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Spider-Man: Into The Spider-Verse

Review by Skanda Swaminathan

Spider-Man: Into the Spider-Verse is perhaps the greatest animated movie ever made, and even one of the single greatest movies ever made. It is one of those movies that demands a second watch. Now I’ve watched it several times, and each time, it somehow just got better. Several factors play into this, such as stellar writing, music, and voice acting. Upon viewing Spider-Verse for the first time it is easy to get lose in the gorgeous and eye-catching visuals and animations. The animation team, composed of more than 800 people, took over 4 years to create this movie. In fact, it took the creators 1 year to create 10 seconds of footage that they were happy with. This shows the dedication of the team behind the movie in creating something truly special. The results honestly speak for themselves, as the movie is simply jaw-droppingly gorgeous.


The art style itself is extremely unique and innovative,and distinguishes itself from Pixar's established style which has become prevalent in the animation industry. It takes different styles, such as anime, and blends them seamlessly. The addition of onomatopoeia on the screen and the framing of certain shots truly gives it the look and feel of a comic book. The animation studio further refined and improved upon these techniques and this style with their newest release Mitchells vs the Machines, injecting it with the personality of the lead character Katie, who is a budding filmmaker. Animated movies are usually filmed at 24 frames per second, with each frame containing a new image or ‘on ones’. Spider-Verse differentiated themselves from the pack by filming ‘on twos’ for large parts of the movie, with the animation and movements thus feeling "crunchy" as described by the creators of the movie.


It is difficult to imagine a world where the same studio that created The Emoji Movie created this. To put this in perspective, The Emoji Movie starred Sir Patrick Stewart as a literal pile of poop. And yet, despite all odds, the writing and direction of Spider-Man: Into the Spider-Verse is among the best I have ever seen. I will not get into any spoiler territory here because I highly recommend everyone give this a watch, but the movie is so tightly written, refined, and polished to an immaculate sheen. No sentence or word is wasted. Each sentence spoken by the characters either moves the plot or their own personal character arcs forward. I watched this movie a day after I watched Zack Snyder’s Justice League, which was a 4-hour-long highly bloated movie that had repetitive and borderline annoying dialogue. This put things into perspective and gave me a deeper appreciation of the sheer talent behind the writing crew in this movie. This movie handles tone and character very well. The characters are extremely well defined, memorable, and extremely likable. The majority of the character development happens between Miles Morales and Peter B, Parker. One is a rising/growing Spiderman, and one is on his decline. This contrast makes for scenes that are both funny and heartwarming.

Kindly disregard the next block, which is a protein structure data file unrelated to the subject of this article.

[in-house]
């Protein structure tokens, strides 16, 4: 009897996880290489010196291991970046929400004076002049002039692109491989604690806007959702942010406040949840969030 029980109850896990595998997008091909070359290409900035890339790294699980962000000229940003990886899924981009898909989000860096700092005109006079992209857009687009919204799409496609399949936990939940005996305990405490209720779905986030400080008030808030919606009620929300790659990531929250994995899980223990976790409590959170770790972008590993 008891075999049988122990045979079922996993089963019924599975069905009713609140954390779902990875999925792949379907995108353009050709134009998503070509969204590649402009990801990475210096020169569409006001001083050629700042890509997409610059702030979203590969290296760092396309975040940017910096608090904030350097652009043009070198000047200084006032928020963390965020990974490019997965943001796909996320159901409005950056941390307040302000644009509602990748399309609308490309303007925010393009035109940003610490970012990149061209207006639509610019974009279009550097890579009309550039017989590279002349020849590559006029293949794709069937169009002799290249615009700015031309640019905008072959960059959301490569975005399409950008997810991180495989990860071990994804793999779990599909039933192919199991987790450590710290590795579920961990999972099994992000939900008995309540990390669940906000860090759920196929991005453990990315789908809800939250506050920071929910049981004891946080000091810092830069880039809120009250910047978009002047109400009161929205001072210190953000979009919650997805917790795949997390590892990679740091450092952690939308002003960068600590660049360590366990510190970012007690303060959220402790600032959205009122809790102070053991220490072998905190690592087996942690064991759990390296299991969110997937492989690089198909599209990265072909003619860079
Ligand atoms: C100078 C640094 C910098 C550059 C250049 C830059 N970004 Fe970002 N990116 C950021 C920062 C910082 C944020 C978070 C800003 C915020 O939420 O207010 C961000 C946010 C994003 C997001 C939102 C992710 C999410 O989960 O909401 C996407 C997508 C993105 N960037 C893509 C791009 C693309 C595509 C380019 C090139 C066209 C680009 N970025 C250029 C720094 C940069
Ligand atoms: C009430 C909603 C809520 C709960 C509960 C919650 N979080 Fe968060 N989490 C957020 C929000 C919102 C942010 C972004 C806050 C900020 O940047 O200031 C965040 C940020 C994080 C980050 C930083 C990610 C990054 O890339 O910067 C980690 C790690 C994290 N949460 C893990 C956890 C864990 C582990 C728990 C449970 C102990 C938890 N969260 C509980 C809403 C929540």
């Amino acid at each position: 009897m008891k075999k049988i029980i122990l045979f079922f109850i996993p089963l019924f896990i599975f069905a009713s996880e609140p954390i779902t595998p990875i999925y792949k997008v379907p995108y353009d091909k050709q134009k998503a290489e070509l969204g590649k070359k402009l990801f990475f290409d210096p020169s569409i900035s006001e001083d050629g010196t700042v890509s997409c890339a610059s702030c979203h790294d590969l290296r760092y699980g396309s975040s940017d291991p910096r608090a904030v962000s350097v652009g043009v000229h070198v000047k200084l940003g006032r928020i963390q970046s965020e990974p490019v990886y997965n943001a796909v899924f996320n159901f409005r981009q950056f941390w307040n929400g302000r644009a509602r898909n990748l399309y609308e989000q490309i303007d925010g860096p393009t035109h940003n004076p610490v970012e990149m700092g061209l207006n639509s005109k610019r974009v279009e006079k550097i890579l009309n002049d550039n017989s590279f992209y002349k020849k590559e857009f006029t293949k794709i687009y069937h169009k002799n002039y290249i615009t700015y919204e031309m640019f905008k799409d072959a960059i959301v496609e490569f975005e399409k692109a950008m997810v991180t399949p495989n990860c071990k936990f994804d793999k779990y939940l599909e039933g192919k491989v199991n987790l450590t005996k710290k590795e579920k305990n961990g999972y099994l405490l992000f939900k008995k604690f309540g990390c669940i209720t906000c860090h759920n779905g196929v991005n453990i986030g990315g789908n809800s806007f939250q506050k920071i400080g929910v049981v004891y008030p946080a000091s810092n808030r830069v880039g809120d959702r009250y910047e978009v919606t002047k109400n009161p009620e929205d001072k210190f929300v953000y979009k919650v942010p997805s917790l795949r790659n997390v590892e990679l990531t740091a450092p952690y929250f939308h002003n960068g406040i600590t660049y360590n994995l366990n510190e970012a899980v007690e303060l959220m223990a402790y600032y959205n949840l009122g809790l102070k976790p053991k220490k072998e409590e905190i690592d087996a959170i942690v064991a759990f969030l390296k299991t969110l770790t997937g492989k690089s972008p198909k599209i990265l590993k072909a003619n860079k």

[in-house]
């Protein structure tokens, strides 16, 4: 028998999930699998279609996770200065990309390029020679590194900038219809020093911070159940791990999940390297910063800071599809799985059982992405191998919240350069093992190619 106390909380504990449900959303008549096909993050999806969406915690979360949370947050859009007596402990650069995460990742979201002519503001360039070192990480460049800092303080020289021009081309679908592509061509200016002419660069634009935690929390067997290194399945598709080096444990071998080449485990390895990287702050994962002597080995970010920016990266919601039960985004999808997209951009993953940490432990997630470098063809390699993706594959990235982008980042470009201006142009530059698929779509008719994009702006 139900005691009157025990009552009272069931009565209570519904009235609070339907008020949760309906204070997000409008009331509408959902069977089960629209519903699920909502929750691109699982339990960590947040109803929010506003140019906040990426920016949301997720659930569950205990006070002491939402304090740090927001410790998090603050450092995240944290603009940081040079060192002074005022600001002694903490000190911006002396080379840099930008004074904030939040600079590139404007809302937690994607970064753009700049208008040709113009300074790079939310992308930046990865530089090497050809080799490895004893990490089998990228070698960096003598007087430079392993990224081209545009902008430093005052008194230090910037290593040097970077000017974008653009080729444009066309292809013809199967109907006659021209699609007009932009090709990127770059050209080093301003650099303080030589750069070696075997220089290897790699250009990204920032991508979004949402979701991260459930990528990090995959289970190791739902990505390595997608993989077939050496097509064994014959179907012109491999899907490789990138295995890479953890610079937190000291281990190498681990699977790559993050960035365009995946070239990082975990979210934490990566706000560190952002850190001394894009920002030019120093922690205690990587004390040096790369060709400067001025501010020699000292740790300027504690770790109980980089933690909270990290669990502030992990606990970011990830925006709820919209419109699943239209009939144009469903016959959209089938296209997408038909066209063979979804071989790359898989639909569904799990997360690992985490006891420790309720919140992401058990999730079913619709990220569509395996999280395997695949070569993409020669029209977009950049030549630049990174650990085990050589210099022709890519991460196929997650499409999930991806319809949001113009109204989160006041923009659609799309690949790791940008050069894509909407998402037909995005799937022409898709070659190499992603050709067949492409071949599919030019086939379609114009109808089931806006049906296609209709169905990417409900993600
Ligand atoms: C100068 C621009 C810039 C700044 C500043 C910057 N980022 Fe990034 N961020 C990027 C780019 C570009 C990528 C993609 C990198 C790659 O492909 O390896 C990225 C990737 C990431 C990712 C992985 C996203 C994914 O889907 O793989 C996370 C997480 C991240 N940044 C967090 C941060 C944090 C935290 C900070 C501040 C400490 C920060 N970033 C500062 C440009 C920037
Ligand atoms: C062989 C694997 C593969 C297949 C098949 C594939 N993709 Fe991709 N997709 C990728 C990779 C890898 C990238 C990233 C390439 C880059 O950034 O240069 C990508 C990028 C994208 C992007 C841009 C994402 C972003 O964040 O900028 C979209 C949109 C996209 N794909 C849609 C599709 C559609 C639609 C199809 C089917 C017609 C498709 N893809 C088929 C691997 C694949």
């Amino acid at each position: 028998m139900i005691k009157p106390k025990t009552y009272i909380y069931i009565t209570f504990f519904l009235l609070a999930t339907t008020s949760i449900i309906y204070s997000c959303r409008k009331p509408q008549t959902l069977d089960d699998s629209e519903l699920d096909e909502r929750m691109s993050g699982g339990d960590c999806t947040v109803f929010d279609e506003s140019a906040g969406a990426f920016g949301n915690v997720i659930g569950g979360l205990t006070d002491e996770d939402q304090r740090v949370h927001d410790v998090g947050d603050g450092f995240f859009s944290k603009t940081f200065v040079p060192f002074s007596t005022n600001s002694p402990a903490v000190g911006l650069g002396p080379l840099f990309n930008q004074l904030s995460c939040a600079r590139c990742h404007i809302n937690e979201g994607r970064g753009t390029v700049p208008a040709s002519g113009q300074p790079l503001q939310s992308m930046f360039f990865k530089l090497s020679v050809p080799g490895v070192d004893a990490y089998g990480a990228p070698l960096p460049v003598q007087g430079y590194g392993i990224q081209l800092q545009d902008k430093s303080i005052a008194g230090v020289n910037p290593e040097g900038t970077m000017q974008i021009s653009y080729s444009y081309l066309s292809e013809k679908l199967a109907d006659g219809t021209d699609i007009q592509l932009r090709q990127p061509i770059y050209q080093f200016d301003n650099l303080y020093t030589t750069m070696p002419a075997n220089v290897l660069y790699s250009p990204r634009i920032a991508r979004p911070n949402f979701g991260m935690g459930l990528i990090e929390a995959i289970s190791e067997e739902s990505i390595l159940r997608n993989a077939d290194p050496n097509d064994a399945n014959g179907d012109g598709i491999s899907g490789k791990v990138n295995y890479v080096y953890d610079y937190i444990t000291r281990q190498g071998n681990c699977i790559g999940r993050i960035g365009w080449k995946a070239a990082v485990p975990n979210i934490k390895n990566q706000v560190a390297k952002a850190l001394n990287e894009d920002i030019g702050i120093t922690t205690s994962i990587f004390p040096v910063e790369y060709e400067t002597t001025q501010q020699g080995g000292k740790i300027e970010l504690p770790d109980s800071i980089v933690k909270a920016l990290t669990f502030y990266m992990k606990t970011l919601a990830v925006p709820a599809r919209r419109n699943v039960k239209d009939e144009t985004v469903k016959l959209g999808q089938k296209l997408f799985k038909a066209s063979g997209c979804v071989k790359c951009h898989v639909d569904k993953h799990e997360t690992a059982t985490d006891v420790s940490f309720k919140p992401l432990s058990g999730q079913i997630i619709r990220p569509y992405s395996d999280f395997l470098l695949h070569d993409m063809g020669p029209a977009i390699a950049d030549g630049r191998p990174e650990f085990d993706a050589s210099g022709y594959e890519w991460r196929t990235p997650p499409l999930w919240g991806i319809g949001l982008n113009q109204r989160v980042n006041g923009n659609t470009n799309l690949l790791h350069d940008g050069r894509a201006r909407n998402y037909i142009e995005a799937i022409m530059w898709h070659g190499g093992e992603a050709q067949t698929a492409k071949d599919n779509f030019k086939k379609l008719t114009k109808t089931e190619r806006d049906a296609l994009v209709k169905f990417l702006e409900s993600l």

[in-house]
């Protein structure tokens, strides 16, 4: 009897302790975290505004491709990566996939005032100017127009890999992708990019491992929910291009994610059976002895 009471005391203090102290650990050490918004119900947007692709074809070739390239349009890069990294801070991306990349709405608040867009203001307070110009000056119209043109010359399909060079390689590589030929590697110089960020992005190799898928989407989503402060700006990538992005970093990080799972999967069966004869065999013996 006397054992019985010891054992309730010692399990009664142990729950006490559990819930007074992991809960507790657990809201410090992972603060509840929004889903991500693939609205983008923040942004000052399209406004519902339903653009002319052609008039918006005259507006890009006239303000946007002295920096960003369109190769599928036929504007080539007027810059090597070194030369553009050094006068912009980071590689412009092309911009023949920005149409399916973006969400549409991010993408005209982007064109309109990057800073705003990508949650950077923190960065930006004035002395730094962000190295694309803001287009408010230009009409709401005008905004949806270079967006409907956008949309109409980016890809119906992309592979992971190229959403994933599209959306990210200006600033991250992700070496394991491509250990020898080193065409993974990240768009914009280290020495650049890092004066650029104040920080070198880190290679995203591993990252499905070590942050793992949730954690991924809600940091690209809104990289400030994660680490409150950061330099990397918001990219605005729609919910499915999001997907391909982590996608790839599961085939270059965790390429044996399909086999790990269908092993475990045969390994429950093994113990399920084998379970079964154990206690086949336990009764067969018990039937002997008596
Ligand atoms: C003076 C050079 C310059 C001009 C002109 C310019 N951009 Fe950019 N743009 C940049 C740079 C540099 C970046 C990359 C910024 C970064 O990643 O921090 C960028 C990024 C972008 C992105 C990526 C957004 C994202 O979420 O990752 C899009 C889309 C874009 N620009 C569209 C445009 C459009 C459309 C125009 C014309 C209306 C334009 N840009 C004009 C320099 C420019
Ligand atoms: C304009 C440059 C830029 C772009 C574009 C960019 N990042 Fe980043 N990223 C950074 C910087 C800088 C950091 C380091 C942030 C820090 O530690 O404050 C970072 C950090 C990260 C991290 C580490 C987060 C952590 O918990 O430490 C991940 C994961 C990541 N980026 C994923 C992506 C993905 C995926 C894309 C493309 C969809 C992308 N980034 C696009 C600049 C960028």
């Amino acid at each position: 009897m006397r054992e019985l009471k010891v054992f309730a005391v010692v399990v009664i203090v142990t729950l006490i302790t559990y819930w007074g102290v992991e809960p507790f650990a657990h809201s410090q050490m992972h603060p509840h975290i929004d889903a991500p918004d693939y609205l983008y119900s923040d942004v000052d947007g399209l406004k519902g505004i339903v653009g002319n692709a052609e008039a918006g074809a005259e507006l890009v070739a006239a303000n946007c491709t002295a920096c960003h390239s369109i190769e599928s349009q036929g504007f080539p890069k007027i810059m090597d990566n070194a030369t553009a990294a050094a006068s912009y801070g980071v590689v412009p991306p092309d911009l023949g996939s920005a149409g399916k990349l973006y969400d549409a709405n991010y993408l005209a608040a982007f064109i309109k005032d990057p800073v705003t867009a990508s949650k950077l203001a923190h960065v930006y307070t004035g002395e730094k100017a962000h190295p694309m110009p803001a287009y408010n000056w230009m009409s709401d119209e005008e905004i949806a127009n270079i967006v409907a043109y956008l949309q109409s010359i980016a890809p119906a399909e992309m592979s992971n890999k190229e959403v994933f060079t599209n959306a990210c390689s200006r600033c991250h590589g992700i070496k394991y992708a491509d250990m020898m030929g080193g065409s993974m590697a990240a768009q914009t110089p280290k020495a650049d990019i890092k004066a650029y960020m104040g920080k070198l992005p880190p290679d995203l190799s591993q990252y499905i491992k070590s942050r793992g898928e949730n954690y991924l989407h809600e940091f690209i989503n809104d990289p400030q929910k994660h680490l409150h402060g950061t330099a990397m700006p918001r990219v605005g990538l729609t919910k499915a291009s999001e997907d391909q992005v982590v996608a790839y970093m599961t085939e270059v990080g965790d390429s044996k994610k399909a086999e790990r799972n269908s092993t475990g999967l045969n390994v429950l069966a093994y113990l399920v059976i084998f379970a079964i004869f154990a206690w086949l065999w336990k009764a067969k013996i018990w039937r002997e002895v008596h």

Miles and Peter

The story is a rather simple one, but as the saying goes simplicity is sophistication. It is equal parts zany, memorable, and thoroughly entertaining; sure to keep you glued to your seats for the entire runtime. The plot moves along quickly enough to ensure you don't get bored, yet not so fast that you lose track of what is going on. This movie is driven by strong voice performances with Shameik Moore delivering an authentic performance as Miles. The cast is generally composed of well-known actors and comedians, and while hiring celebrities does not guarantee quality, it lends a high sense of legitimacy to these characters. By bringing in comedians such as John Mulaney, an established professional stand-up comedian, the character Spider Ham (a literal spider pig) is rendered interesting. Also, NICHOLAS CAGE IS IN THIS MOVIE. Need I say more. NICHOLAS CAGE.

This review would be incomplete without mentioning the soundtrack. Songs such as Sunflower and What’s up Danger are memorable, significantly add to the tone of the movie, and flesh out Mile’s character in interesting ways.


All in all, Sony animation studios captured lightning in a bottle with Spider-Man: Into The Spider-Verse, bringing together all of the elements of a great movie: amazing characters, writing, direction, and music. These elements come together to form more than the sum of their parts, creating something truly special.






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